Most Nissan Leaf owners can charge their electric cars for free, and the Japanese automaker is continuing to develop its charging station network. With the addition of two more U.S. market areas, bringing the total number of markets to 50, the Nissan Leaf No Charge to Charge program now has stations in reach of nearly 90 percent of Leaf owners.
“Nissan is a leader in helping to build a wide-reaching charging infrastructure, and expanding our No Charge to Charge program to 50 markets is an important milestone,” said Brian Maragno, director, Nissan EV Sales and Marketing. “Not only do we offer complimentary charging for new LEAF buyers, but we have also significantly invested in growing the EV infrastructure in markets where LEAF owners live, work and play.”
With more than 95,000 vehicle sales in the U.S., the Nissan Leaf includes two years of complimentary public charging with new cars. New Leaf buyers get an EZ-Charge Full Access Card that lets them charge their car an unlimited number of times at fast chargers or Level 2 chargers.
There are almost 1,000 fast-charging stations across the U.S. in the No Charge to Charge program. Leaf owners in the 50 markets typically live no more than 10 miles from the closest fast-charge station.
According to Nissan, the public quick chargers can charge a Leaf from zero to 80 percent of a full charge in under 30 minutes. The 2016 Leaf SV and SL models are rated to travel 107 miles on a full charge, so a 30-minute charge should be good for around 80 miles.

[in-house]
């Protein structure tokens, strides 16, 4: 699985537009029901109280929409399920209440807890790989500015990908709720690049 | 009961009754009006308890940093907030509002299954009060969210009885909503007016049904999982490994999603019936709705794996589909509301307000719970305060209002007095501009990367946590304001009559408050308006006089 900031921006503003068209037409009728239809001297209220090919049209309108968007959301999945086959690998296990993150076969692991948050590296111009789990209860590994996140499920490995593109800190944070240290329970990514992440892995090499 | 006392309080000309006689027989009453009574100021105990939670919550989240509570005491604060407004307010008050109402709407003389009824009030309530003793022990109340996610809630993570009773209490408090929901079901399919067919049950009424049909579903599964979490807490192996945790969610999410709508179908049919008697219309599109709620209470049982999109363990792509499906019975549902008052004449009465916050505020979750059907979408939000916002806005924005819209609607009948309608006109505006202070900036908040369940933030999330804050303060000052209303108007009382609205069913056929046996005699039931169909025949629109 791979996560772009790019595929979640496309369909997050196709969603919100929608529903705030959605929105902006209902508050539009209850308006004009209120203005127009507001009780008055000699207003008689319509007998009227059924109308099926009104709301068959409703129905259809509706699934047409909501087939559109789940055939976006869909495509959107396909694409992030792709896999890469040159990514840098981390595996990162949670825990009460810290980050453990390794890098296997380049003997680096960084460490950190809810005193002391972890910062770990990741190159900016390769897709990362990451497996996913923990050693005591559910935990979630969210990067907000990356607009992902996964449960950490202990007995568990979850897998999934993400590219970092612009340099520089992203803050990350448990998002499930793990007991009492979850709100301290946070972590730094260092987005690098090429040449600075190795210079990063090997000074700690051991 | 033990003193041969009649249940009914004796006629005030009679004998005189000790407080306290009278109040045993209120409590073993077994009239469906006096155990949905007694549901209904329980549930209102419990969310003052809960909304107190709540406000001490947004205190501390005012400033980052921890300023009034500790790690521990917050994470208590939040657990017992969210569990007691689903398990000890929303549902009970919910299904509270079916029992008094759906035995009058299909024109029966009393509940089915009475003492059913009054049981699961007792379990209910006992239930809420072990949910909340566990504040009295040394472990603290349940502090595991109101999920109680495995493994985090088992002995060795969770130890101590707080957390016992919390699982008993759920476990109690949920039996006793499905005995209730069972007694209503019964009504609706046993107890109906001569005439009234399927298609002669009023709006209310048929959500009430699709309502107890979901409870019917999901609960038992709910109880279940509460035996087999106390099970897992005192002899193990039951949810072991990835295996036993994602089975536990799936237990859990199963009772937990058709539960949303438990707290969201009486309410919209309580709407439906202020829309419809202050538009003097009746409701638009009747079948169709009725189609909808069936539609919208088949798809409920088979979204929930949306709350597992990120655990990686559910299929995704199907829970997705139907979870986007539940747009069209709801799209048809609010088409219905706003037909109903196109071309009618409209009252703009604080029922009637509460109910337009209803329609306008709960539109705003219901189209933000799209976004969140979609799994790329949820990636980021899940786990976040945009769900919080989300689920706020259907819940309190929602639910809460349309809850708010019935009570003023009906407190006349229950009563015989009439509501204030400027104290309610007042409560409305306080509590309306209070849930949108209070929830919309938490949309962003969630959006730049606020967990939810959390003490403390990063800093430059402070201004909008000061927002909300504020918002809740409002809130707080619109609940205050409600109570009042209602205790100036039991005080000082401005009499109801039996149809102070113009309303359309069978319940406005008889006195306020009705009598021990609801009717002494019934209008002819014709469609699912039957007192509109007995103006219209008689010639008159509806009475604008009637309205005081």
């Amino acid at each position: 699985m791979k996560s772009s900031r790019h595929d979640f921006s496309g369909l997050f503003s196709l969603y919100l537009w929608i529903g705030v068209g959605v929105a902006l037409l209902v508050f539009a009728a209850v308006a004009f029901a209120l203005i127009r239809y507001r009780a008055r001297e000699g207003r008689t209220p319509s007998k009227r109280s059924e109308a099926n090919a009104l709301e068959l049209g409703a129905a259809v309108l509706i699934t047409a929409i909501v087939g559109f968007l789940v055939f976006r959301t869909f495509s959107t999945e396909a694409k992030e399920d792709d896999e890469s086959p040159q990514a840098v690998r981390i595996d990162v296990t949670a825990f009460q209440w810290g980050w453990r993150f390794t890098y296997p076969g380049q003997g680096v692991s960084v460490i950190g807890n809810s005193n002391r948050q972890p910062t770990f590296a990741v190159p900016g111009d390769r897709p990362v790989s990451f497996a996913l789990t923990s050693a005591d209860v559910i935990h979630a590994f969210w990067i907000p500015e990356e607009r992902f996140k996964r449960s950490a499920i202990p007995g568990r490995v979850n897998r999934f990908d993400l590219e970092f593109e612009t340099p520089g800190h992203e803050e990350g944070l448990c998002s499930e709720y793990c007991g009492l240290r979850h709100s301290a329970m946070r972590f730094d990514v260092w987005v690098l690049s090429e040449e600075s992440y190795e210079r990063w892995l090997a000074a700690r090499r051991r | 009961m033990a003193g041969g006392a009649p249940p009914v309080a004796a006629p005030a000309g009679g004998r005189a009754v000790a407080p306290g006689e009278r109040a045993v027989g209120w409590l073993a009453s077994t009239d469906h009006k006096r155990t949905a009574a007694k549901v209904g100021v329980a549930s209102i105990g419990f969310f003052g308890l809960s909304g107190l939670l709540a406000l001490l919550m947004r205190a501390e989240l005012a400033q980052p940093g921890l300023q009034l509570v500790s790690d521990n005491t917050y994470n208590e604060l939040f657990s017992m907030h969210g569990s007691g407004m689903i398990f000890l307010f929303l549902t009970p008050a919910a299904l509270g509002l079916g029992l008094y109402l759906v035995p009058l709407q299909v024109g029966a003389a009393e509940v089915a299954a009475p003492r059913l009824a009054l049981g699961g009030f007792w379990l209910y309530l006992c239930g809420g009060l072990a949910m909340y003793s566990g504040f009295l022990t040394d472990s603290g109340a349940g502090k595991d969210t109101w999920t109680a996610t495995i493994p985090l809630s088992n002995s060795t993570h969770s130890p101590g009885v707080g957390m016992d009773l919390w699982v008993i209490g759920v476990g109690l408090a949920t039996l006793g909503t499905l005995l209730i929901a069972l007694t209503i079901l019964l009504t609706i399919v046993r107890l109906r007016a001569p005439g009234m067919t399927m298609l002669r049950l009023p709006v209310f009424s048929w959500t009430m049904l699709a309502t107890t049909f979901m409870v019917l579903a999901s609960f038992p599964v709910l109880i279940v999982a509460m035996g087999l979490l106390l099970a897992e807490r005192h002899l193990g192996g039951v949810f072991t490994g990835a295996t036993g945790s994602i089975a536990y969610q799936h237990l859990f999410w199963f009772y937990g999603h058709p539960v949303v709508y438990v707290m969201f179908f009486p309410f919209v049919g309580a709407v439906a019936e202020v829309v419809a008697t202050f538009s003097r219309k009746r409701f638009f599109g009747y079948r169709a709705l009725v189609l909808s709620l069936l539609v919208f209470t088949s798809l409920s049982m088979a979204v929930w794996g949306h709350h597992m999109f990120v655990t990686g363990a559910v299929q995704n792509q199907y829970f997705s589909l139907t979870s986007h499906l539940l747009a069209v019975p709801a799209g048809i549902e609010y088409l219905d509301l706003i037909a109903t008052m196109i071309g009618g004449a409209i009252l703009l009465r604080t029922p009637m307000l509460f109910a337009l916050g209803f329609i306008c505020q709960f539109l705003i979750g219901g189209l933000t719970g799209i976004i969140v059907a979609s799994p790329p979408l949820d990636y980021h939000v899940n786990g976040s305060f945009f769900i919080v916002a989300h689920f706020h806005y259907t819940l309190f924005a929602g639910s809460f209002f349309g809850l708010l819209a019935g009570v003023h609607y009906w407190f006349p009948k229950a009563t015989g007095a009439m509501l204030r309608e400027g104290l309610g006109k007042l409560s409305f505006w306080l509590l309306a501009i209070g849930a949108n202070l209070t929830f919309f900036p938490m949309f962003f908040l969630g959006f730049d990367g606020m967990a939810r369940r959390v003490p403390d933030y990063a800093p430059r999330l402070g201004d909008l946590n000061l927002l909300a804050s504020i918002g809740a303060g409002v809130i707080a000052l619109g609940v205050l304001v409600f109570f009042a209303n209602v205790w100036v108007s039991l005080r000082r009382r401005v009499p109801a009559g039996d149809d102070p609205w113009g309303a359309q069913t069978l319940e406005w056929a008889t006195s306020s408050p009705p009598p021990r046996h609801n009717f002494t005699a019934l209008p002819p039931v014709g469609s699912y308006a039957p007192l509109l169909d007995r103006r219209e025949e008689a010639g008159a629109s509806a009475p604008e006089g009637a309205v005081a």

Nissan estimates Leaf owners can save up to $1,000 in charging costs in the 24-months of free access, or $10 per charge. The costs vary by market. So far program participants have save more than $4.2 million in charging fees.
Not all Nissan fast charge stations are covered by the EZ-Charge plan. In all, there are more than 1,900 charging stations in the U.S. today, some of which are located at or close to restaurants and retail and convenience stores. The No Charge to Charge eligible chargers can be found via iOS or Android apps or at this website.
- Why are so few people actually using 5G in the U.S.? Here’s what the experts say
- Every upcoming electric car
- The pros and cons of electric vehicles
- 2021 Volkswagen ID.4 first drive review: Lightning bug
- 2022 Chevrolet Bolt EUV first drive review: Maintaining momentum